An inquest jury has retired to consider its verdict into the death of a policeman who was killed after a high speed multi-bike race pile-up.
PC Richard Phillips-Schofield died after he was involved in a collision at the Mountbatten Centre velodrome on March 9, 2014.
The 33-year old suffered severe head and chest injuries and was pronounced brain dead two days later at Queen Alexandra hospital on March 11.
In summing up, Coroner David Horsley told jurors at Portsmouth Coroner’s Court to consider an accidental death.
‘Richard died as a result of injuries sustained due to coming into contact at speed with an unyielding object after falling from his cycle,’ he suggested as a conclusion.
The coroner said it was not known exactly what happened as racers sped up for the final lap. ‘It was not a normal pattern of race with riders bunched up. What happened next cannot be clearly described as no one saw exactly what happened,’ he said.
Earlier in the inquest, Richard’s dad Frederick Phillips-Schofield said he feared the accident was serious after seeing the crash.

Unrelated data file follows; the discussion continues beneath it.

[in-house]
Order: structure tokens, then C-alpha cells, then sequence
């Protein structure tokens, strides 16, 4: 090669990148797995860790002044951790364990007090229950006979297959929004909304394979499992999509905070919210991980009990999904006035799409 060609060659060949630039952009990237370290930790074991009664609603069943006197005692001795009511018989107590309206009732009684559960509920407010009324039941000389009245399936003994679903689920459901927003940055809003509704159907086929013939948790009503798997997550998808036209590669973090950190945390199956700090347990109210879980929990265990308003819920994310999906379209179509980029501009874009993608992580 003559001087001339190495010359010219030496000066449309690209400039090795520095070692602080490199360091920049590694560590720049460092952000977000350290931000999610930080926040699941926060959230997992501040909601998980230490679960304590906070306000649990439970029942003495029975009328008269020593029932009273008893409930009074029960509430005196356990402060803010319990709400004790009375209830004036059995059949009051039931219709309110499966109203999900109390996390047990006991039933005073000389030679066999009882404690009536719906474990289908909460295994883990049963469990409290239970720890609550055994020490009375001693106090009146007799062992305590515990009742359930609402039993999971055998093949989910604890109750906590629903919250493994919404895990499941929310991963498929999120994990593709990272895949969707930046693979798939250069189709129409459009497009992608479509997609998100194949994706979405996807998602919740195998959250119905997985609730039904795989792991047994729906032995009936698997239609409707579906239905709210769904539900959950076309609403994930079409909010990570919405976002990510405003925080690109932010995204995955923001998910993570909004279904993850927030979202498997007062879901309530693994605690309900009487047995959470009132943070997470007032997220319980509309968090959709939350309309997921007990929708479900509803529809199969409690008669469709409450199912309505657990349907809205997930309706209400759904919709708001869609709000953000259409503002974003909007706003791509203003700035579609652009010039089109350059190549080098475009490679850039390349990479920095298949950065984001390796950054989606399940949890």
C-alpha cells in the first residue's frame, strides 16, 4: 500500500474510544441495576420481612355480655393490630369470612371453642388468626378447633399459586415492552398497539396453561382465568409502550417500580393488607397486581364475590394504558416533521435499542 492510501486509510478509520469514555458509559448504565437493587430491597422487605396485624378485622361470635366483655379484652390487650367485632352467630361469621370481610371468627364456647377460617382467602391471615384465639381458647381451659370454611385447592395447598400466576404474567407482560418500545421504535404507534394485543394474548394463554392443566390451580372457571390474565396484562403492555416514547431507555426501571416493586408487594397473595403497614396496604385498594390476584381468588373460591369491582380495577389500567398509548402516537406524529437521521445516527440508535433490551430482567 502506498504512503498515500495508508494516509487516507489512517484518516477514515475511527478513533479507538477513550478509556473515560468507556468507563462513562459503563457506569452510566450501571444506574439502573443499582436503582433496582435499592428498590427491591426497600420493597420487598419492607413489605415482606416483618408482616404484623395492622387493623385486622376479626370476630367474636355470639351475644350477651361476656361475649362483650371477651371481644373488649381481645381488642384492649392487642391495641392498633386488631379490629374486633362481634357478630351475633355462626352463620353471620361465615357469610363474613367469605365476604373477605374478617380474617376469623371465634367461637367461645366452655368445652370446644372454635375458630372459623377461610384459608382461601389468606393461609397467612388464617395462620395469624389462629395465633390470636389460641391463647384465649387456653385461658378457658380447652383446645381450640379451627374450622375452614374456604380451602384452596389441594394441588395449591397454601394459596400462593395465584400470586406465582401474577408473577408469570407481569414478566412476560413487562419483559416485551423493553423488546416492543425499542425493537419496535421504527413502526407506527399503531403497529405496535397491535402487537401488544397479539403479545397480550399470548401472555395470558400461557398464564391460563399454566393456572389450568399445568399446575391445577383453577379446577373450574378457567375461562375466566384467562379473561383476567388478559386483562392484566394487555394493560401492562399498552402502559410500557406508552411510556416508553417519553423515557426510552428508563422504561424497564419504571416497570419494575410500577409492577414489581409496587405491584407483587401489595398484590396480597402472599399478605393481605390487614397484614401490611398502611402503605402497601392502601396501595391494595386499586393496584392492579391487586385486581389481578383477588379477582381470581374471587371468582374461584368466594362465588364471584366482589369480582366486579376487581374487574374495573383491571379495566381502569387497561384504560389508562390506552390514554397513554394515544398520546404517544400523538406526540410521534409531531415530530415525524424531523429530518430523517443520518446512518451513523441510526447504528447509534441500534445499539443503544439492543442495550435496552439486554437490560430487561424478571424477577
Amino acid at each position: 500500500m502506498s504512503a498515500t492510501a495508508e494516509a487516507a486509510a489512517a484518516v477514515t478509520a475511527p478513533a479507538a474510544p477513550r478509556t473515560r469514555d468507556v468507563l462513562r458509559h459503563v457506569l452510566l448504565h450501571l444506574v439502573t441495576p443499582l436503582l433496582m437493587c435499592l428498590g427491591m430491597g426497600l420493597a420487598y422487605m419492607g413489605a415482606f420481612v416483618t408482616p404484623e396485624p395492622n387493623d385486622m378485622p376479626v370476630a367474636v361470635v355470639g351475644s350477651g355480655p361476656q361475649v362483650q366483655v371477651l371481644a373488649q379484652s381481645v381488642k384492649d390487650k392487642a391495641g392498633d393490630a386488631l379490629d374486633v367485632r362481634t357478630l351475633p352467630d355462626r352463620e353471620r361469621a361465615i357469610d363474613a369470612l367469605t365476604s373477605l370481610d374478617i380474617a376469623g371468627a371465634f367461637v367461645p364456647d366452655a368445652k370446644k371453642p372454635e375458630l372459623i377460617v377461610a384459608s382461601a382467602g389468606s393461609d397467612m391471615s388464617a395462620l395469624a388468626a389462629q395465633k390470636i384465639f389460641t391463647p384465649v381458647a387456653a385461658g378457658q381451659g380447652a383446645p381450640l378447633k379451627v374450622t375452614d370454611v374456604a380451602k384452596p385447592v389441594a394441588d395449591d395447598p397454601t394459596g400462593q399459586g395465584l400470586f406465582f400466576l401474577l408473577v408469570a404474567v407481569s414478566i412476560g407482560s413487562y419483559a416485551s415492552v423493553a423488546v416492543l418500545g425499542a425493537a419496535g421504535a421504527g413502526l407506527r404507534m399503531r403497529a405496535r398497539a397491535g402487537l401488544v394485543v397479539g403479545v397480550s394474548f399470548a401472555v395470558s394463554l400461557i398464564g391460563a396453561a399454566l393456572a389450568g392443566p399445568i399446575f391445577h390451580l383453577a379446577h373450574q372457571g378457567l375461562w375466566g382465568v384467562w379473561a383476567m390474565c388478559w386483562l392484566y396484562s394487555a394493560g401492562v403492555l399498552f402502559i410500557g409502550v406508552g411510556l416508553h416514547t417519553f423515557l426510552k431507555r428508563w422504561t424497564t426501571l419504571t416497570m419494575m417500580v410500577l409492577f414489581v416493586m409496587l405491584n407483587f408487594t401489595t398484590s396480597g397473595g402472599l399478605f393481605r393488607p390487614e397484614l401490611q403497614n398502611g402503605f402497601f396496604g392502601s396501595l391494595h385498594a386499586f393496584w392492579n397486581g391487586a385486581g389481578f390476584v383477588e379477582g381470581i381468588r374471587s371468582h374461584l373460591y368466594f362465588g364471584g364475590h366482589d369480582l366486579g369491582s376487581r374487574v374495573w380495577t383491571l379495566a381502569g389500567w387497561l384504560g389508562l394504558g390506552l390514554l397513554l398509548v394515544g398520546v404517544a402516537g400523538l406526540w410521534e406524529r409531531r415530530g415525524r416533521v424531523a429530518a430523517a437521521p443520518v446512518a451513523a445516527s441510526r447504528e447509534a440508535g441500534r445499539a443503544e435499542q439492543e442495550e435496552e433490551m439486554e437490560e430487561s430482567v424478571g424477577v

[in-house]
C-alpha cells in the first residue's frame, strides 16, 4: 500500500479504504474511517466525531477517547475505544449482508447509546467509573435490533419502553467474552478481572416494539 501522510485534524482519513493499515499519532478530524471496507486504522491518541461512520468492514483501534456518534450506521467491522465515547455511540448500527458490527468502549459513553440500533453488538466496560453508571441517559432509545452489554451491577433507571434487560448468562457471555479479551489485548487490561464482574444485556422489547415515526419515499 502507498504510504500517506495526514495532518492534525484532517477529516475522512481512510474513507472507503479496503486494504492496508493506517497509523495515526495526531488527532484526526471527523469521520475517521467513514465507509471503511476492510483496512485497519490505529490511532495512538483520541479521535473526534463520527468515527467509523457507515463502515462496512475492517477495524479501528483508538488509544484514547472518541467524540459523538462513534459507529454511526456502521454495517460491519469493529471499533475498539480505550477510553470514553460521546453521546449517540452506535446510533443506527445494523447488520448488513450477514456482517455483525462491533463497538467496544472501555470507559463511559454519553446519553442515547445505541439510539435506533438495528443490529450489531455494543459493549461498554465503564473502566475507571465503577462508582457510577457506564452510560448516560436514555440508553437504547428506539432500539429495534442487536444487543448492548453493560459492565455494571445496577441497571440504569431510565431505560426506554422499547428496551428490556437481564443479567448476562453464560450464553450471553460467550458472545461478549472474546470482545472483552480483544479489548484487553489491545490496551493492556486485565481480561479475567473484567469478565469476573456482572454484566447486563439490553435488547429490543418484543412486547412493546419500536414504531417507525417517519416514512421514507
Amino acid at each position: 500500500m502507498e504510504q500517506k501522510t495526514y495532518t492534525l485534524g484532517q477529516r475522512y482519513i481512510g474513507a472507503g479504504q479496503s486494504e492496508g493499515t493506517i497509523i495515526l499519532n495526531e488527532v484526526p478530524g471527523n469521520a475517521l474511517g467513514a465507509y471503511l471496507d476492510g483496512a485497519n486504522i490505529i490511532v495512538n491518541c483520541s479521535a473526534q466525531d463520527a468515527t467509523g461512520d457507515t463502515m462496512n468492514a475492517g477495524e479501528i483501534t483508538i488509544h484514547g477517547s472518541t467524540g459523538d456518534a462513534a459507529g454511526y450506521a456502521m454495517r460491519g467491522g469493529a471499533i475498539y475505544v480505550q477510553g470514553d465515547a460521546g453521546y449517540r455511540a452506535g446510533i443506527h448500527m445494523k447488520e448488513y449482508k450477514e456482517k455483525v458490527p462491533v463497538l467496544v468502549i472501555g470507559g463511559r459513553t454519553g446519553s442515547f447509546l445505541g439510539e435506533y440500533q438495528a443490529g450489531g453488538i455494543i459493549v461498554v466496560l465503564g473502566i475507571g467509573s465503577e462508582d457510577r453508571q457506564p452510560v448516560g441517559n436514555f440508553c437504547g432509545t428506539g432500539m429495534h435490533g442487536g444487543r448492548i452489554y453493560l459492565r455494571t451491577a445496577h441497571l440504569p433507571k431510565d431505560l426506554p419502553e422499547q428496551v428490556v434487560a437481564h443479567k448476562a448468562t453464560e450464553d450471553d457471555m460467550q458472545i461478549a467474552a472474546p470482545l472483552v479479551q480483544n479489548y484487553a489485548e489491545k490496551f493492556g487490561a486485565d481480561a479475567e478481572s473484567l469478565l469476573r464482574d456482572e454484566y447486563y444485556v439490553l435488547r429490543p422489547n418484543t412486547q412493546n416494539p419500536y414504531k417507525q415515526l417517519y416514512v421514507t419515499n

‘I saw a large group of cyclists going at a hell of a pace before seeing bikes going through the air,’ he said.
‘I jumped onto the track and raced over and saw Richard with his number 16 on back. He was badly hurt.
‘There were a few people around him but I couldn’t see any first aid or tell who was taking control. A lady put Richard’s head under her fleece and someone asked Richard to squeeze his hand.
‘He was groaning and couldn’t focus. Blood was coming out of his mouth and I couldn’t hear what he was saying.’
The inquest heard how Richard - a four-time national mountain bike champion who had risen to eighth in the world rankings - was caught up in the carnage as riders jockeyed for position after the bell for the final lap.
Questions over the safety of the Mountbatten Centre were put to the director of British Cycling John Clay and race organiser Tim Knight of Racing Club Omega over the number of riders on the track and the fencing near where the accident happened.
‘There was no excuse for an unsafe and dangerous track,’ PC Phillips-Schofield’s family barrister David Haines said. ‘The person on the day wasn’t suitable to carry out the risk assessment.’
But Mr Clay said: ‘No one identified the barrier as dangerous. The parameter fence was deemed appropriate at the time.’
Referring to the race size, Mr Clay added ‘there’s no reason to believe the field size was unreasonable’ before conceding the ‘sport can be hazardous’.
PC Phillips-Schofield, who lived in Southampton, was stationed at Bitterne police station and had been a policeman in Hampshire for 10 years.